Who’s Really Wins and How Do Ranked Choice Mayor’s Govern?

Ideas and Issues

June 24, 2021

Little Rock     

New York City is a Democratic town, despite the fact that until the recent two terms of Mayor Bill de Blasio, there had been a long run of Republican mayors from Rudy Giuliani to Michael Bloomberg.  Given that fact, the Democratic primary pretty much is the whole game.  Win that, and the job is yours.  For the first time, ranked choice voting was in play, rather than a runoff, so this giant experiment with New York City itself as the guinea pig is now past the vote counting and into the computer algorithm stage.

With the first votes counted before the computers begin their sorting to redistribute votes, I’m still a skeptic. I’ve already argued that this system disadvantages our constituency by making voting too confusing and complex and therefore discouraging turnout.  Now, looking at the first wave of results from the election, I’ve got even more concerns.

The so-called more moderate candidate Eric Adams, Brooklyn Borough president and former policeman, led with 31.7% of the vote and 253,234 first place votes.  This is New York City, so even a moderate is more progressive than most of what is on offer around the rest of the country.  Maya Wiley, labeled the most progressive candidate, was second at 22.3% and 177,722 votes, about 76,000 votes behind, with Kathryn Garcia, narrowly behind her with 19.7% of the vote and 155,812 votes.  Fourth was the former presidential candidate, Andrew Yang, with over 93,000 votes and 11.7% of the total votes out of the almost 800,000 cast.  Mathematically, there’s a way to imagine Wiley or Garcia collecting enough second and third place votes to still win, but most observers believe that it is unlikely that either can overcome the 76,000-vote lead held by Adams.

Two problems worry me.

One is my feeling that in a runoff, either Wiley or Garcia, might have been able to win in a head-to-head race with Adams by marshalling a broader progressive and change-based coalition out of their votes and favorability from the total field of thirteen candidates.  Maybe I’m wrong, but only an actual election contest could determine that, not a computer.  Either would have had a lot going for them.  First woman.  First Black woman or first Hispanic woman.  Who knows?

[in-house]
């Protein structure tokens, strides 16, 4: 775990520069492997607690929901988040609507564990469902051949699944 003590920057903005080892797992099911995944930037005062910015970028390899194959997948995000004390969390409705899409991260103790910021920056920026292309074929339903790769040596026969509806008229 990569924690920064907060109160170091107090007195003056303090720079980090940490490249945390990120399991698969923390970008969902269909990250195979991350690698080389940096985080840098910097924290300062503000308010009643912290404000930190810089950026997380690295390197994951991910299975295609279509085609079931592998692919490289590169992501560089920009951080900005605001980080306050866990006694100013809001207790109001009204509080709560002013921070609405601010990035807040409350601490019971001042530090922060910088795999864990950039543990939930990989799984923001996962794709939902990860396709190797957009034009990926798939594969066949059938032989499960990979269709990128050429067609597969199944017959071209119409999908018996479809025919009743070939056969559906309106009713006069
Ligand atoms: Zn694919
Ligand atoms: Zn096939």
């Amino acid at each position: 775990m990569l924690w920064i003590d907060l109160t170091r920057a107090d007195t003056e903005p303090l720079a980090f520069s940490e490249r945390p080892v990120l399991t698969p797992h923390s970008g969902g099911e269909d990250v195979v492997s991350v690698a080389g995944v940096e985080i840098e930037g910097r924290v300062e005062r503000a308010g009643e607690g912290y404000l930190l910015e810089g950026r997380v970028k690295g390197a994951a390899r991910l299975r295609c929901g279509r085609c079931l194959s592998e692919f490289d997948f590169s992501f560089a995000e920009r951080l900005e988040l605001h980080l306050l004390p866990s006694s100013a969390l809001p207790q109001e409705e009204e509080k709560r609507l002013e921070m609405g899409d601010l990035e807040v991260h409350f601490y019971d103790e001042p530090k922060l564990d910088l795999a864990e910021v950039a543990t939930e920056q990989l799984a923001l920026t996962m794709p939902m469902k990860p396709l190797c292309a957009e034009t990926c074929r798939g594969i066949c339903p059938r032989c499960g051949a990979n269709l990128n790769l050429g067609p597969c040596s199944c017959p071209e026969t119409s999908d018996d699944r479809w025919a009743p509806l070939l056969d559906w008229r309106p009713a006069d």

And, that’s my second major concern, because the very fact that no one knows who might have won a solid majority of New York City voters leaves the question, how does anyone govern with a nonexistent mandate to do so effectively?  Less than one-third voted for Adams as their first choice, while both Wiley and Garcia can claim a full fifth of the total votes as their most committed base.  If either of them was to pull off a mathematical miracle, their mandate would even be weaker, but less than one-third is also a mountain to climb when it comes to really governing.

Everyone will claim a mandate, but no one will have one.  Being second, third or fourth won’t convince a city or a city council that your program has support, especially when some of these newly elected officials can rightly point to the fact that they were elected with majorities.

What a mess!  This whole ranked choice thing just seems like an experiment that shouldn’t be repeated anywhere else in the country.  We’ll see if there’s an initiative coming over the next couple of years to get rid of it in New York City as well.